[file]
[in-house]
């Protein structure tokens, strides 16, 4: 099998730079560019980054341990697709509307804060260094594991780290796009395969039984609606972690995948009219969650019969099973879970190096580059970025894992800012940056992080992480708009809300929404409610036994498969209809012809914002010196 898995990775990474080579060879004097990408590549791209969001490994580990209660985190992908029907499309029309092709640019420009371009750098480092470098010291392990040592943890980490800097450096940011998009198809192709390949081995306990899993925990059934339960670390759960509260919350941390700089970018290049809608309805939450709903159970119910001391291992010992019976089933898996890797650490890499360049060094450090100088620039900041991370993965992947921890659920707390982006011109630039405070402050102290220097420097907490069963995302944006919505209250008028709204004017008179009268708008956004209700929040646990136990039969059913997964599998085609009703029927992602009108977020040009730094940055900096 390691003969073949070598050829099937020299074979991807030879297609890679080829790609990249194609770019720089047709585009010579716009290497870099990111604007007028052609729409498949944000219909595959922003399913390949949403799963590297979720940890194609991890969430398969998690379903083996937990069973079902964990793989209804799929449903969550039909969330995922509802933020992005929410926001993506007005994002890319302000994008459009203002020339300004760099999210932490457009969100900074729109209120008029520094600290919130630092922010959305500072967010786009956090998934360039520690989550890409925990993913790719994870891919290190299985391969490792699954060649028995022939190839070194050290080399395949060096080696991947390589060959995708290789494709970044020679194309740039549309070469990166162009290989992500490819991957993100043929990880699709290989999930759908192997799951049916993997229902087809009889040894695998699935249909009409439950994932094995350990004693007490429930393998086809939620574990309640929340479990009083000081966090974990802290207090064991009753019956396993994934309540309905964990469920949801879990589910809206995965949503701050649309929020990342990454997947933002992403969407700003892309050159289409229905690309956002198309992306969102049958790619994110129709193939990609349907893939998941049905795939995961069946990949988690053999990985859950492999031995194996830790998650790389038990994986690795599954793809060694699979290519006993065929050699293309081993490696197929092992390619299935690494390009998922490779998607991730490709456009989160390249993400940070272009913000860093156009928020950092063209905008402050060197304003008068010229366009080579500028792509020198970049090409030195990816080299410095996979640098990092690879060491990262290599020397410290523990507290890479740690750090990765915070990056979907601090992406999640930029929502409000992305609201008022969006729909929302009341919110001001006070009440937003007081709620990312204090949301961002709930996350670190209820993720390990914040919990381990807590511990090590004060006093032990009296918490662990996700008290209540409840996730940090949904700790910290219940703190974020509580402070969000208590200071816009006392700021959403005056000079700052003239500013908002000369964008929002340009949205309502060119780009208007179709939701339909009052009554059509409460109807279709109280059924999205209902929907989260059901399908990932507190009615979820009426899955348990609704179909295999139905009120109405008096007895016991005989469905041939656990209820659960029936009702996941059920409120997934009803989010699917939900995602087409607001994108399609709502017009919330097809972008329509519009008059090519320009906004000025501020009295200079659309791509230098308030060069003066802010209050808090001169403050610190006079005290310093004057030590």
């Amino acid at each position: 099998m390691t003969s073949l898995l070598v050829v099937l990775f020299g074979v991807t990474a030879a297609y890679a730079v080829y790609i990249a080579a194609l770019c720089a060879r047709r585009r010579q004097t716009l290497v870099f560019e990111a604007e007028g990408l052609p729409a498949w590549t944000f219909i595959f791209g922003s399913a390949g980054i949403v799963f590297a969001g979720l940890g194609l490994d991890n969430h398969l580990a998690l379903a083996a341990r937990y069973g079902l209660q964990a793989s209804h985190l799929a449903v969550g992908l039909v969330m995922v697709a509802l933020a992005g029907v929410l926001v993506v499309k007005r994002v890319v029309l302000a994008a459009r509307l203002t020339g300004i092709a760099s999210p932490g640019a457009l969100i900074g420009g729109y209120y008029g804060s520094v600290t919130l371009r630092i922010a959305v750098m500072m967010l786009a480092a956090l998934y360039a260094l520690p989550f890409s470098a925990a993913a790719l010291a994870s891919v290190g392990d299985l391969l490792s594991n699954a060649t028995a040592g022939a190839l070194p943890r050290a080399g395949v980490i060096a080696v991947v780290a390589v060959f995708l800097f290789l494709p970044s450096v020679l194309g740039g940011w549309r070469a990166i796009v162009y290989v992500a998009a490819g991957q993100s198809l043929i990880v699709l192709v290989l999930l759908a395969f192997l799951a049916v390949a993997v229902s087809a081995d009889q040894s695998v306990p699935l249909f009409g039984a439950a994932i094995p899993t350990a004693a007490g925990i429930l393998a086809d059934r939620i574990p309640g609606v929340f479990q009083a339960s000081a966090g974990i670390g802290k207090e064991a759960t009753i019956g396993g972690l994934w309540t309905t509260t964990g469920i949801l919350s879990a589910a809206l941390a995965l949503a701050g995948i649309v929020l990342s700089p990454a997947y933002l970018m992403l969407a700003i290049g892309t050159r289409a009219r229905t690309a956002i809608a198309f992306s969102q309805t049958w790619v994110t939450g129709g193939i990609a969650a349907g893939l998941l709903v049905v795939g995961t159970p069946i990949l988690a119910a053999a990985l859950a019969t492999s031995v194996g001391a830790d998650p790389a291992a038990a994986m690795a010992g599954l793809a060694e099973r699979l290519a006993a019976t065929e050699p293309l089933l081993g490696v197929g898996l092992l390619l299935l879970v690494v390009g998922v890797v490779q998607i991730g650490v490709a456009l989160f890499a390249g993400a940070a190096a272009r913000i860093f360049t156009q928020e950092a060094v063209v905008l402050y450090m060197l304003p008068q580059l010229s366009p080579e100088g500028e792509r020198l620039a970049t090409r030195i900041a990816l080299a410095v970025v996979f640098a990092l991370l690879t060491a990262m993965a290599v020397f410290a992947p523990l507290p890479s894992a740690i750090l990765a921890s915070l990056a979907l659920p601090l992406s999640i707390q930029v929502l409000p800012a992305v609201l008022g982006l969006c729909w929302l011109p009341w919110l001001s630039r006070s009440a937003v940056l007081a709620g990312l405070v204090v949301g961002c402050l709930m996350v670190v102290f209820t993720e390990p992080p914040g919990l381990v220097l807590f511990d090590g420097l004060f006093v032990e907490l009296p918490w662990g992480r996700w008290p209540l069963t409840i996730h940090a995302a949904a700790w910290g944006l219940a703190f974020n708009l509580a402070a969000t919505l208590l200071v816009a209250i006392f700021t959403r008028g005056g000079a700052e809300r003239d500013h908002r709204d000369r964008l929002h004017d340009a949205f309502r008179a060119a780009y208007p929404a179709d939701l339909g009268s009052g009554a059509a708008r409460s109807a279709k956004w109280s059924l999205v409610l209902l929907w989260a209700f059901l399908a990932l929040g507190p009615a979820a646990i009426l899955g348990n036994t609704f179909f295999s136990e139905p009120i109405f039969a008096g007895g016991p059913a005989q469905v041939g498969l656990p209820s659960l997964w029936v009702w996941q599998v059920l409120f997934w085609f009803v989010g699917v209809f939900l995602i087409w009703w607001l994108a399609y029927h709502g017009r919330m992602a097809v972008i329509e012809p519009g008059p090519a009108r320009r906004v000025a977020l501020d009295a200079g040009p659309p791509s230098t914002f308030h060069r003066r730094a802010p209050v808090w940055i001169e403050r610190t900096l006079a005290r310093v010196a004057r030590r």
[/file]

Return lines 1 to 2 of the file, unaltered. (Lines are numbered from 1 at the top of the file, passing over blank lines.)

[in-house]
């Protein structure tokens, strides 16, 4: 099998730079560019980054341990697709509307804060260094594991780290796009395969039984609606972690995948009219969650019969099973879970190096580059970025894992800012940056992080992480708009809300929404409610036994498969209809012809914002010196 898995990775990474080579060879004097990408590549791209969001490994580990209660985190992908029907499309029309092709640019420009371009750098480092470098010291392990040592943890980490800097450096940011998009198809192709390949081995306990899993925990059934339960670390759960509260919350941390700089970018290049809608309805939450709903159970119910001391291992010992019976089933898996890797650490890499360049060094450090100088620039900041991370993965992947921890659920707390982006011109630039405070402050102290220097420097907490069963995302944006919505209250008028709204004017008179009268708008956004209700929040646990136990039969059913997964599998085609009703029927992602009108977020040009730094940055900096 390691003969073949070598050829099937020299074979991807030879297609890679080829790609990249194609770019720089047709585009010579716009290497870099990111604007007028052609729409498949944000219909595959922003399913390949949403799963590297979720940890194609991890969430398969998690379903083996937990069973079902964990793989209804799929449903969550039909969330995922509802933020992005929410926001993506007005994002890319302000994008459009203002020339300004760099999210932490457009969100900074729109209120008029520094600290919130630092922010959305500072967010786009956090998934360039520690989550890409925990993913790719994870891919290190299985391969490792699954060649028995022939190839070194050290080399395949060096080696991947390589060959995708290789494709970044020679194309740039549309070469990166162009290989992500490819991957993100043929990880699709290989999930759908192997799951049916993997229902087809009889040894695998699935249909009409439950994932094995350990004693007490429930393998086809939620574990309640929340479990009083000081966090974990802290207090064991009753019956396993994934309540309905964990469920949801879990589910809206995965949503701050649309929020990342990454997947933002992403969407700003892309050159289409229905690309956002198309992306969102049958790619994110129709193939990609349907893939998941049905795939995961069946990949988690053999990985859950492999031995194996830790998650790389038990994986690795599954793809060694699979290519006993065929050699293309081993490696197929092992390619299935690494390009998922490779998607991730490709456009989160390249993400940070272009913000860093156009928020950092063209905008402050060197304003008068010229366009080579500028792509020198970049090409030195990816080299410095996979640098990092690879060491990262290599020397410290523990507290890479740690750090990765915070990056979907601090992406999640930029929502409000992305609201008022969006729909929302009341919110001001006070009440937003007081709620990312204090949301961002709930996350670190209820993720390990914040919990381990807590511990090590004060006093032990009296918490662990996700008290209540409840996730940090949904700790910290219940703190974020509580402070969000208590200071816009006392700021959403005056000079700052003239500013908002000369964008929002340009949205309502060119780009208007179709939701339909009052009554059509409460109807279709109280059924999205209902929907989260059901399908990932507190009615979820009426899955348990609704179909295999139905009120109405008096007895016991005989469905041939656990209820659960029936009702996941059920409120997934009803989010699917939900995602087409607001994108399609709502017009919330097809972008329509519009008059090519320009906004000025501020009295200079659309791509230098308030060069003066802010209050808090001169403050610190006079005290310093004057030590």